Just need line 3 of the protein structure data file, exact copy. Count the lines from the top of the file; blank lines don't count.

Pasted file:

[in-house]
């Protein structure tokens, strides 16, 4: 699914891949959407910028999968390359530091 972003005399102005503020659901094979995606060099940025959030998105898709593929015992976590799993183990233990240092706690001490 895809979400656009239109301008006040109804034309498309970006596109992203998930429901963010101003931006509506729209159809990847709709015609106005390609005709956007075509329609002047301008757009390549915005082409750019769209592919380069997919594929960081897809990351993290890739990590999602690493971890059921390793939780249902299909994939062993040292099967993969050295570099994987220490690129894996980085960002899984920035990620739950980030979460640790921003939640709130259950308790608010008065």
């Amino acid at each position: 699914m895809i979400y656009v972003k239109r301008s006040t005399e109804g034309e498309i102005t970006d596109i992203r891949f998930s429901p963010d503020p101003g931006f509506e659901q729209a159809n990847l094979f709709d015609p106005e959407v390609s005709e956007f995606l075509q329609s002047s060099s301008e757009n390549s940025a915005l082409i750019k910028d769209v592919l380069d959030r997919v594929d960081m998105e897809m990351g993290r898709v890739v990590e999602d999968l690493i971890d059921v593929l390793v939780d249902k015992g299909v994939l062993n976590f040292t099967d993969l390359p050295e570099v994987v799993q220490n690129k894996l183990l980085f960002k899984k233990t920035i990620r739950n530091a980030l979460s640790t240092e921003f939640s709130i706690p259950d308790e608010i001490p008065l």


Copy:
């Amino acid at each position: 699914m895809i979400y656009v972003k239109r301008s006040t005399e109804g034309e498309i102005t970006d596109i992203r891949f998930s429901p963010d503020p101003g931006f509506e659901q729209a159809n990847l094979f709709d015609p106005e959407v390609s005709e956007f995606l075509q329609s002047s060099s301008e757009n390549s940025a915005l082409i750019k910028d769209v592919l380069d959030r997919v594929d960081m998105e897809m990351g993290r898709v890739v990590e999602d999968l690493i971890d059921v593929l390793v939780d249902k015992g299909v994939l062993n976590f040292t099967d993969l390359p050295e570099v994987v799993q220490n690129k894996l183990l980085f960002k899984k233990t920035i990620r739950n530091a980030l979460s640790t240092e921003f939640s709130i706690p259950d308790e608010i001490p008065l």